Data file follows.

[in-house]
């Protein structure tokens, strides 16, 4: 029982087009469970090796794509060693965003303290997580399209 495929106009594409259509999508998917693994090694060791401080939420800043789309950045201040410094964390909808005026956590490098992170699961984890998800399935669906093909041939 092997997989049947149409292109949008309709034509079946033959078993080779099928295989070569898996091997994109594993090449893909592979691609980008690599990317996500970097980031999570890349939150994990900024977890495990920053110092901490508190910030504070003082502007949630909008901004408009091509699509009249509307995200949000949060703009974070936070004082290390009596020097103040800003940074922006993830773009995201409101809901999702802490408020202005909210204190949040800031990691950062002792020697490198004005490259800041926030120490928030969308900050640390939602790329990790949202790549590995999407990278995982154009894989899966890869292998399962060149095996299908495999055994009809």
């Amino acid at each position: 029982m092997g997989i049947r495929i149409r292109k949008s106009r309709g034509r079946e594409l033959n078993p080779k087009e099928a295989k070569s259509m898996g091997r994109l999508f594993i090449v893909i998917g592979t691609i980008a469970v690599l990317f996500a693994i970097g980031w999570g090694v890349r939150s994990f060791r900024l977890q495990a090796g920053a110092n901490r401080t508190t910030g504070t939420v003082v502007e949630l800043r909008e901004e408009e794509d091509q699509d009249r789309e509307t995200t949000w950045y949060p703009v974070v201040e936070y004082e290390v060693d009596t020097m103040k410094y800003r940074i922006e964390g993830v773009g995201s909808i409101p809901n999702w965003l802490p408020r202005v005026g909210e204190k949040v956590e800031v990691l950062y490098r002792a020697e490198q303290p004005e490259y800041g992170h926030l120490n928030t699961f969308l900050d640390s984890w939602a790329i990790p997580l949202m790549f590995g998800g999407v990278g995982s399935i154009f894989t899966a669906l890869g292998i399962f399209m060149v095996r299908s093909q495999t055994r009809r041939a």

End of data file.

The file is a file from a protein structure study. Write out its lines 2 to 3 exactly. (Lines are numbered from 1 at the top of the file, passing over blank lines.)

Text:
């Protein structure tokens, strides 16, 4: 029982087009469970090796794509060693965003303290997580399209 495929106009594409259509999508998917693994090694060791401080939420800043789309950045201040410094964390909808005026956590490098992170699961984890998800399935669906093909041939 092997997989049947149409292109949008309709034509079946033959078993080779099928295989070569898996091997994109594993090449893909592979691609980008690599990317996500970097980031999570890349939150994990900024977890495990920053110092901490508190910030504070003082502007949630909008901004408009091509699509009249509307995200949000949060703009974070936070004082290390009596020097103040800003940074922006993830773009995201409101809901999702802490408020202005909210204190949040800031990691950062002792020697490198004005490259800041926030120490928030969308900050640390939602790329990790949202790549590995999407990278995982154009894989899966890869292998399962060149095996299908495999055994009809």
């Amino acid at each position: 029982m092997g997989i049947r495929i149409r292109k949008s106009r309709g034509r079946e594409l033959n078993p080779k087009e099928a295989k070569s259509m898996g091997r994109l999508f594993i090449v893909i998917g592979t691609i980008a469970v690599l990317f996500a693994i970097g980031w999570g090694v890349r939150s994990f060791r900024l977890q495990a090796g920053a110092n901490r401080t508190t910030g504070t939420v003082v502007e949630l800043r909008e901004e408009e794509d091509q699509d009249r789309e509307t995200t949000w950045y949060p703009v974070v201040e936070y004082e290390v060693d009596t020097m103040k410094y800003r940074i922006e964390g993830v773009g995201s909808i409101p809901n999702w965003l802490p408020r202005v005026g909210e204190k949040v956590e800031v990691l950062y490098r002792a020697e490198q303290p004005e490259y800041g992170h926030l120490n928030t699961f969308l900050d640390s984890w939602a790329i990790p997580l949202m790549f590995g998800g999407v990278g995982s399935i154009f894989t899966a669906l890869g292998i399962f399209m060149v095996r299908s093909q495999t055994r009809r041939a």